In the Saturday Essay, Scott Borchert wonders about the symbiosis of author James Agee and folklorist Harry Smith. Though it is unclear if they met in New York during the 1950s, “their works do converge —in spirit, perhaps, and not chronologically.” The “fever-dream” of Let Us Now Praise Famous Men complements the nightmarish quality of Smith’s landmark folk music compilation. Borchert offers parallel chronologies of two fascinating artists while challenging the timeline in the process.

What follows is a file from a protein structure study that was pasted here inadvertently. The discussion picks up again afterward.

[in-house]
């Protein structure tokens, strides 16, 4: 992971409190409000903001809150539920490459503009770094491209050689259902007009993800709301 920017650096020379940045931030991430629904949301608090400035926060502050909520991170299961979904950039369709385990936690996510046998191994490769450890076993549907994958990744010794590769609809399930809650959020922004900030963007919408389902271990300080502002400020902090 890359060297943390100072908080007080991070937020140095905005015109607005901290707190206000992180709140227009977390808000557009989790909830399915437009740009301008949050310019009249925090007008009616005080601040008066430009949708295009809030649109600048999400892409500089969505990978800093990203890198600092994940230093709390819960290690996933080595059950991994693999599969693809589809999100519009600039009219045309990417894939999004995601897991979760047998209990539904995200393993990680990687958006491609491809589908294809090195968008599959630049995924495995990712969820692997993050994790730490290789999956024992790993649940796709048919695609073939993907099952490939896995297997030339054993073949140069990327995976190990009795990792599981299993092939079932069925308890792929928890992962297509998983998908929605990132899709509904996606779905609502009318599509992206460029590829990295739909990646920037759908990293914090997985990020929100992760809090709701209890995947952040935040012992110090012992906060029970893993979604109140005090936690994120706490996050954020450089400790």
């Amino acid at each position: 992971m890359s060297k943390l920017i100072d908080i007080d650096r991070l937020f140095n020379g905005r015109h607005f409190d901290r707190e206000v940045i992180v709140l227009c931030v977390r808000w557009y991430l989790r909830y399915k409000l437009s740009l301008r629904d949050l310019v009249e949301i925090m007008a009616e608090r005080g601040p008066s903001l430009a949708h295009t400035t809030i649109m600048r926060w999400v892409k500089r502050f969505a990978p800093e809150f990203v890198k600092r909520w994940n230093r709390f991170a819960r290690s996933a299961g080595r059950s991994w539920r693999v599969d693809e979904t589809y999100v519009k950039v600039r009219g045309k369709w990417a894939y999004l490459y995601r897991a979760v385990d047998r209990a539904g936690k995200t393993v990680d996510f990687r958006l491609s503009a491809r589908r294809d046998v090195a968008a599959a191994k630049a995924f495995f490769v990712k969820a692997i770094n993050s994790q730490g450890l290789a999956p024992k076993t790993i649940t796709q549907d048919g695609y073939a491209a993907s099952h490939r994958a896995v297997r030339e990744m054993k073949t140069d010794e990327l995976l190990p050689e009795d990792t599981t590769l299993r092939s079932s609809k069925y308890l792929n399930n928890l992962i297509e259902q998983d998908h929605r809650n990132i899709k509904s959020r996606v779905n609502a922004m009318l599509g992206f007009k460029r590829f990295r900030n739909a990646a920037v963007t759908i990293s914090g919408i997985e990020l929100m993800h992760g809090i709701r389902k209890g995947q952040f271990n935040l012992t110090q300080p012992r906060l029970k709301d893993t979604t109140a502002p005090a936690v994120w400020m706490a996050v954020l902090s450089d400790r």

Next, in a review of Alice Fulton’s Barely Composed, Casey Patrick delves into the multiple meanings of the poetry collection’s title. An “ominous undercurrent” creates a theme of anxiety. But Fulton’s “impish” collection also subverts the humorous with the “sinister.”
Then, in the Sunday Essay, Martha Bayne laments the incredible challenge of learning “silks”—the art of dancing, suspended in midair, between a pair of stretch polyester ribbons. Their “otherworldly elegance” clashes, literally, with the practitioner’s body. Bayne’s buoyant and lovely prose weaves a wonderful description of this “nymphic” art form.